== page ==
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Activity Level as a Dimension of Temperament in Toddlers: Its Relevance for the Organismic Specificity Hypothesis

Mary Jane Gandour
Child Development
Vol. 60, No. 5 (Oct., 1989), pp. 1092-1098
Published by: Wiley on behalf of the Society for Research in Child Development
DOI: 10.2307/1130783
Stable URL: http://www.jstor.org/stable/1130783
Page Count: 7
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Activity Level as a Dimension of Temperament in Toddlers: Its Relevance for the Organismic Specificity Hypothesis
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Abstract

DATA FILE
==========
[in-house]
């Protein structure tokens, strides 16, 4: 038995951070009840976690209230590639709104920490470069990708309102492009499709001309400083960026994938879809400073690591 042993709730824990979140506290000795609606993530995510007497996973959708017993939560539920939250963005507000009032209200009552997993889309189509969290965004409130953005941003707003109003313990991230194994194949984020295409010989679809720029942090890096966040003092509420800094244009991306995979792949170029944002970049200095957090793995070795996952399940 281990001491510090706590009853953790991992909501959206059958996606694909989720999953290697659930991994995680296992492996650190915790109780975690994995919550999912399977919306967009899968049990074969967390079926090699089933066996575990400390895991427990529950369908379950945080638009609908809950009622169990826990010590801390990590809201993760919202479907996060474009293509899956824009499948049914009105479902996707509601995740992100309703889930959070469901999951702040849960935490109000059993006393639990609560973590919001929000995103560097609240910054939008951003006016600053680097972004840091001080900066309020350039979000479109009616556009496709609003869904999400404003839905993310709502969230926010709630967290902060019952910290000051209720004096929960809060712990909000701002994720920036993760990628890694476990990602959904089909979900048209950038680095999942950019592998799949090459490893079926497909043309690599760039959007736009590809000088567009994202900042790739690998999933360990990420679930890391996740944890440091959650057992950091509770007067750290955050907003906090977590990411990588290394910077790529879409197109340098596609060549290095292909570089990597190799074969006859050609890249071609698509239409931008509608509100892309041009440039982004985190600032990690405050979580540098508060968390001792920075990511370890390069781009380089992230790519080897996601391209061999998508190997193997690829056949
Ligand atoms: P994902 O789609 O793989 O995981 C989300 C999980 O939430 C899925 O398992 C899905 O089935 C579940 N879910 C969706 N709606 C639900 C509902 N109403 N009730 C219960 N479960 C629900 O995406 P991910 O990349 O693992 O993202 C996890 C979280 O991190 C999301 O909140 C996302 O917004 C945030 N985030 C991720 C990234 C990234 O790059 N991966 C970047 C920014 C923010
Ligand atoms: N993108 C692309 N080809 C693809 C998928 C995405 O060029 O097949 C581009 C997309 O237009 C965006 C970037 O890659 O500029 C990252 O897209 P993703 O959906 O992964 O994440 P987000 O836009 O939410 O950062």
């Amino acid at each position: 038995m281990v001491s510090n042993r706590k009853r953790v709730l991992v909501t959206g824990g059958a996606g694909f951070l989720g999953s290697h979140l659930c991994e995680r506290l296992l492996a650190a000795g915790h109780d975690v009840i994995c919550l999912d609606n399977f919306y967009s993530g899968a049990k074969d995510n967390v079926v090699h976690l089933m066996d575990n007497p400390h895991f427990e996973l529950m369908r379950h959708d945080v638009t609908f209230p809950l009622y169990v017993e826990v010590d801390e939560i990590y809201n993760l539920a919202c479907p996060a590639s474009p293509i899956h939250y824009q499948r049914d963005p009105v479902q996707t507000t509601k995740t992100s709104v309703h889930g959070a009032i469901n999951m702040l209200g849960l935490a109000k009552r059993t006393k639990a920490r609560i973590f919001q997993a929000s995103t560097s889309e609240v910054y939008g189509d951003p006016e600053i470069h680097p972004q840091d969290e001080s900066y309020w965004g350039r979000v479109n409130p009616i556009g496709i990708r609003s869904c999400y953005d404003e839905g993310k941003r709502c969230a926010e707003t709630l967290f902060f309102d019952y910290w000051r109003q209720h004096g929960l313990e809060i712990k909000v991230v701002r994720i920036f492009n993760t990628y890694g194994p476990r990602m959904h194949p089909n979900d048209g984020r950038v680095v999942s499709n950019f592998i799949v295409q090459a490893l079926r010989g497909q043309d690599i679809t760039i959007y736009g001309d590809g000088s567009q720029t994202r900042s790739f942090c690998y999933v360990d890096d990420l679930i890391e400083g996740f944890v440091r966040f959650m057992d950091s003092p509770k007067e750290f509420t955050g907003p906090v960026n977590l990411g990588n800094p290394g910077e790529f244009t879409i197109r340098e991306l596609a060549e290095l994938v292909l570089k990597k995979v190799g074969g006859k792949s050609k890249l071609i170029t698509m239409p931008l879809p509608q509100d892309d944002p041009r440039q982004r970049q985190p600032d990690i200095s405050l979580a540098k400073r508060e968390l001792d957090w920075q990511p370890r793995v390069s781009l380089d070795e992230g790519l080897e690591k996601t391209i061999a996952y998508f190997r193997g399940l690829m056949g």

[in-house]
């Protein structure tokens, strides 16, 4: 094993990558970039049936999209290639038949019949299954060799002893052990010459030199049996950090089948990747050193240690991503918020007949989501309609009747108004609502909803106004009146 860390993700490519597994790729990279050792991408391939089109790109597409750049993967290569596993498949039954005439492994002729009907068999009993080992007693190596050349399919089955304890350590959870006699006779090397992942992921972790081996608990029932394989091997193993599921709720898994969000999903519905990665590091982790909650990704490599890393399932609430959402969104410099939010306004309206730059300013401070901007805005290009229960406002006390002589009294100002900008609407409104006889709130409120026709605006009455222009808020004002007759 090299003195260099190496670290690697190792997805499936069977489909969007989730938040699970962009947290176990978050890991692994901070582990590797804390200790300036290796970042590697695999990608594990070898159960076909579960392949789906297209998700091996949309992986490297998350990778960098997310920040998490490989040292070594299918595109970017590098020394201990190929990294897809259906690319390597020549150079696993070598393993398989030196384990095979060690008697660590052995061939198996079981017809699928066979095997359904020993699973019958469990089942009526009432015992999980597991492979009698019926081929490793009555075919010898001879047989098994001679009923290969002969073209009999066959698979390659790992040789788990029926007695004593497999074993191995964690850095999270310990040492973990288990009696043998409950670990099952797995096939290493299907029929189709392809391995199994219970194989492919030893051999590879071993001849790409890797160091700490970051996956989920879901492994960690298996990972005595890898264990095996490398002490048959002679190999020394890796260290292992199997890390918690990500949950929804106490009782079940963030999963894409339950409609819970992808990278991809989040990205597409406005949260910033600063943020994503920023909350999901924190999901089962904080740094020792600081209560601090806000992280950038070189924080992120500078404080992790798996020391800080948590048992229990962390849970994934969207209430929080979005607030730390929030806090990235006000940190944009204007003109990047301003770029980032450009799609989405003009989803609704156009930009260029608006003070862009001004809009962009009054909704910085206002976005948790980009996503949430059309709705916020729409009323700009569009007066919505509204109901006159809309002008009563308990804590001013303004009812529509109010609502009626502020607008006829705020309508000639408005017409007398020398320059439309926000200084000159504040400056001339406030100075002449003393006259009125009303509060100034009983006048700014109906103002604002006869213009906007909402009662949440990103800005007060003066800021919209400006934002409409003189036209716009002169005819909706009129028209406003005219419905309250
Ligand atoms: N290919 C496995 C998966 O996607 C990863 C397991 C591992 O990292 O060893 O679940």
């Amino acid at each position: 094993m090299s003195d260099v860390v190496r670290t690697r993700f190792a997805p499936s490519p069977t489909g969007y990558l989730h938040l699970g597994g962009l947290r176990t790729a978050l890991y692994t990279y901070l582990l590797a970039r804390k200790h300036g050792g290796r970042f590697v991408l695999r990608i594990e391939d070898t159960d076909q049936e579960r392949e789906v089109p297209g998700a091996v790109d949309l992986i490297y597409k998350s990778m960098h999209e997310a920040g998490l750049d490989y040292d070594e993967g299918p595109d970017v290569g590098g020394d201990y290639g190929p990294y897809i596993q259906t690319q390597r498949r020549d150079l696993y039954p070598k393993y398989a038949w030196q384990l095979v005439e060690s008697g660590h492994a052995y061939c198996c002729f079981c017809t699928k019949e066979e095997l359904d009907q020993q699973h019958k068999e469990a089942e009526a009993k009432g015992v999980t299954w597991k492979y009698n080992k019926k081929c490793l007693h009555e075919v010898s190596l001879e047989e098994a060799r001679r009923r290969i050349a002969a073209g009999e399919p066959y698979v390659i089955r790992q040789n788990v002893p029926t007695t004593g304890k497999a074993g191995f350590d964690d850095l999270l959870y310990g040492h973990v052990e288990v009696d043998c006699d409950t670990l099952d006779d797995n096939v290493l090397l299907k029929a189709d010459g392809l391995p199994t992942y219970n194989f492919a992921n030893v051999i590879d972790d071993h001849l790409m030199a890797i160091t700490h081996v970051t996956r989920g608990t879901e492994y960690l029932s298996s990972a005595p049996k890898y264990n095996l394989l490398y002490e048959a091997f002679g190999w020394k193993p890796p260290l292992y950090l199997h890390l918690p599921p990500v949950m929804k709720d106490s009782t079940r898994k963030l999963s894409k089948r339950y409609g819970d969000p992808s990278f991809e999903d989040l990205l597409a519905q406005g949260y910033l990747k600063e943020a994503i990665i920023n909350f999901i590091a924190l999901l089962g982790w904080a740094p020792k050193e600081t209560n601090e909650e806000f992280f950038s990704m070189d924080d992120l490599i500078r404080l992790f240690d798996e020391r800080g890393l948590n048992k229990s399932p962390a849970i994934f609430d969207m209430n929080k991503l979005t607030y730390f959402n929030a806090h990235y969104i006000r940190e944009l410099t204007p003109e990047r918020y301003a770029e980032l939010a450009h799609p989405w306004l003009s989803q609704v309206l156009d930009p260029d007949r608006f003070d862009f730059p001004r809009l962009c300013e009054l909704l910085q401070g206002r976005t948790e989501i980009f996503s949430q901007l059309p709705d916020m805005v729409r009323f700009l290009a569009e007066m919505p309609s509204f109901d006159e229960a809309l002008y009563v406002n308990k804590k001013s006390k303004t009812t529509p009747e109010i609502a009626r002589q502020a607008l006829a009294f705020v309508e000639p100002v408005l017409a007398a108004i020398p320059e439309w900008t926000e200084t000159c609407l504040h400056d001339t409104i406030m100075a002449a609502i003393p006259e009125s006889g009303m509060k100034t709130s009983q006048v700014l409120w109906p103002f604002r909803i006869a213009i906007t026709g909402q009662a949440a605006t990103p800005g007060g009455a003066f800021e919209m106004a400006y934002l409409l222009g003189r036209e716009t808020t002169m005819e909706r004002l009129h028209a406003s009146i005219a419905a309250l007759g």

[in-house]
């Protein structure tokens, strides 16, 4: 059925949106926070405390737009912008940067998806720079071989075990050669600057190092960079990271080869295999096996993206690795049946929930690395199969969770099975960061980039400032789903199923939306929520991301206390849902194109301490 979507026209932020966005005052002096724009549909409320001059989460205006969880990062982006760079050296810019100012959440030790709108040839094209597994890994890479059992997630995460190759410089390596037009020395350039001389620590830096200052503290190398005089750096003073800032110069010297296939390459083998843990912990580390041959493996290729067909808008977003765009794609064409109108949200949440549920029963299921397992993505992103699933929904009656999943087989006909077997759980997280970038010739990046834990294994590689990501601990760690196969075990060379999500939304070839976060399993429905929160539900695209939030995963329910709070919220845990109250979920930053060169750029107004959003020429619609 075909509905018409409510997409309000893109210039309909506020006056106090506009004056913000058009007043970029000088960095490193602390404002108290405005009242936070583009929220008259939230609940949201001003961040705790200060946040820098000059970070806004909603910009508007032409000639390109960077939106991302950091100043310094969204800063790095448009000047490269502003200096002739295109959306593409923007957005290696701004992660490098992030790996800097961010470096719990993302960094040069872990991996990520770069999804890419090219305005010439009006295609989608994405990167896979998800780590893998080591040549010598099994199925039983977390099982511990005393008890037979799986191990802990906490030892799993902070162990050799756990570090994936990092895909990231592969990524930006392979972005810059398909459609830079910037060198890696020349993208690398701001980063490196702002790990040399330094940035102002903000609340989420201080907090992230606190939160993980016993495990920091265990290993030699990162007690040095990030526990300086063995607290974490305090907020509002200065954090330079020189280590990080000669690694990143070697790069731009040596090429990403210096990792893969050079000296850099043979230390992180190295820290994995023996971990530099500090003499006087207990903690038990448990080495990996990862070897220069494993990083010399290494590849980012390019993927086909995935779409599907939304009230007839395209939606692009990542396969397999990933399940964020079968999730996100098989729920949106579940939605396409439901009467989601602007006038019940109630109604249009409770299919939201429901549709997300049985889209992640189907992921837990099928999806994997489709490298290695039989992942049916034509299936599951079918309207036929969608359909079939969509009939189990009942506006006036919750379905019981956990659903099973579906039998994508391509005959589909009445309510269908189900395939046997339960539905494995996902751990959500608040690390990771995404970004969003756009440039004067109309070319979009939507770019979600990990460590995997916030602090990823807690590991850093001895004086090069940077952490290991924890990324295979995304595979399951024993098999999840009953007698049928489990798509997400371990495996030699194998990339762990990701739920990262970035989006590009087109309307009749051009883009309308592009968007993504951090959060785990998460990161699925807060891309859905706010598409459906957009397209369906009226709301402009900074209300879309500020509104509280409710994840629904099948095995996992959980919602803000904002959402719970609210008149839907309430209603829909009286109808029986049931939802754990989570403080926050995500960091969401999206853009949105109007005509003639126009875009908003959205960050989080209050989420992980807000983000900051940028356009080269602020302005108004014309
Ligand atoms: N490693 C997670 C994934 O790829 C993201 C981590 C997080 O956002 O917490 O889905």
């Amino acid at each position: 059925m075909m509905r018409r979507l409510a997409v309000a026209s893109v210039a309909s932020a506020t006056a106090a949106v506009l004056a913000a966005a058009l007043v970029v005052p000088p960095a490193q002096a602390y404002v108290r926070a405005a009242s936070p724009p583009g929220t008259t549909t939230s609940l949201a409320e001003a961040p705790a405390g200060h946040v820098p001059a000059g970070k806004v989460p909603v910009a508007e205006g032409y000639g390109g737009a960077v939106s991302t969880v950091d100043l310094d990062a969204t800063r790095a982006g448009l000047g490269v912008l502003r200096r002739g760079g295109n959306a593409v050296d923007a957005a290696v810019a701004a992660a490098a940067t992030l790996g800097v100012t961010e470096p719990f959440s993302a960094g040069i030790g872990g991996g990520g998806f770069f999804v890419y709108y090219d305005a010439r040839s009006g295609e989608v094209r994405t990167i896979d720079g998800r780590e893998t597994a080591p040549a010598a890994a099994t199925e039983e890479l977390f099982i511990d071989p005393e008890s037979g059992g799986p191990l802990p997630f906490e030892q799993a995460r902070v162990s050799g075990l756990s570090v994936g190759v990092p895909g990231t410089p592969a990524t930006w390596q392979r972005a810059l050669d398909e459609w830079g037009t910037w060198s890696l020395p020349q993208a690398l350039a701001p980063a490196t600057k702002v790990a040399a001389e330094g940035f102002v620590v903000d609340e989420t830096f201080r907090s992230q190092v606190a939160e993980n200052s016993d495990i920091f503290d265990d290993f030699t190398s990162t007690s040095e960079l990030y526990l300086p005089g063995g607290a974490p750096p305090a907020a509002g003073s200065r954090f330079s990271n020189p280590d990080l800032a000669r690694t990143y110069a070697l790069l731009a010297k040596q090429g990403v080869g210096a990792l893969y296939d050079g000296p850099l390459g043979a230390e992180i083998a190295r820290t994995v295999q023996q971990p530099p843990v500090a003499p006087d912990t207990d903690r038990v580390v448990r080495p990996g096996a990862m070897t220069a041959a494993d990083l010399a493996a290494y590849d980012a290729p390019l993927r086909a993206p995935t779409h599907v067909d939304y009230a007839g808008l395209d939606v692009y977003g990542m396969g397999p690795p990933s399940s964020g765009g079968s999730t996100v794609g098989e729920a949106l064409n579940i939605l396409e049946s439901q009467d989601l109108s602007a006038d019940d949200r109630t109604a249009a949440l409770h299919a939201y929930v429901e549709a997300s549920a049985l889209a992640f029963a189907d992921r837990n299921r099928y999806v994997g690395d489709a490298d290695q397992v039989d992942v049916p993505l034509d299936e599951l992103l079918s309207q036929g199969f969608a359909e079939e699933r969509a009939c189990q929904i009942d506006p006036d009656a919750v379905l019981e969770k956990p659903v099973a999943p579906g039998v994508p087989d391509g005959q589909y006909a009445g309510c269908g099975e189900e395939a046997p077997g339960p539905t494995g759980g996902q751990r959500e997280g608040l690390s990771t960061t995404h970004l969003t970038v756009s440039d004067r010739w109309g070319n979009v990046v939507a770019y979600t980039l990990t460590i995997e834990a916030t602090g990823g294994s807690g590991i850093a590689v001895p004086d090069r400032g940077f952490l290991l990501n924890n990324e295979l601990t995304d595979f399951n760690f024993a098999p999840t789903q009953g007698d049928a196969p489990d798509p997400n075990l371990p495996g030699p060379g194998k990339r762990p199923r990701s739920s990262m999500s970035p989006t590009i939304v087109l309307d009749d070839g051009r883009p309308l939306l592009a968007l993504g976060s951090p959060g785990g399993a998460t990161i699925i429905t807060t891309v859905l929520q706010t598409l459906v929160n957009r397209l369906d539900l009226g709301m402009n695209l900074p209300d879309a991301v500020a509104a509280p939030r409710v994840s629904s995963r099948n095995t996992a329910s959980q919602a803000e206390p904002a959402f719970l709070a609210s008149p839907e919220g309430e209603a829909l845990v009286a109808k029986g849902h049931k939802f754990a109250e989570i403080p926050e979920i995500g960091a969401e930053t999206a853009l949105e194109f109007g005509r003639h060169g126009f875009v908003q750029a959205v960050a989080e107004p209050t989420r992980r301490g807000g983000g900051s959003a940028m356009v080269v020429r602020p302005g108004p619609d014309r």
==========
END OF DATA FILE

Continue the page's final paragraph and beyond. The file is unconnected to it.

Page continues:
The objective of the present study was to follow up on hypotheses derived from earlier research on activity level as a possible mediator between environment and development. Of particular theoretical interest was the organismic specificity hypothesis, which states that early experiences differentially influence development because the impact of the environment is mediated by individual differences in the organism. Subjects were 52 15-month-old toddlers who were observed in their homes 6 times over a 4-week period. Measures of the caretaker's attention-focusing behaviors were aggregated across 4 of the visits. Measures of the child's home environment and exploratory ability were also obtained. ANOVA analyses indicated a significant interaction between activity level and intensity of stimulation in predicting both exploratory competence and total exploration. The findings provided clear support for the organismic specificity hypothesis. Implications of the results for clinical work and future research on activity level and individual differences are discussed.

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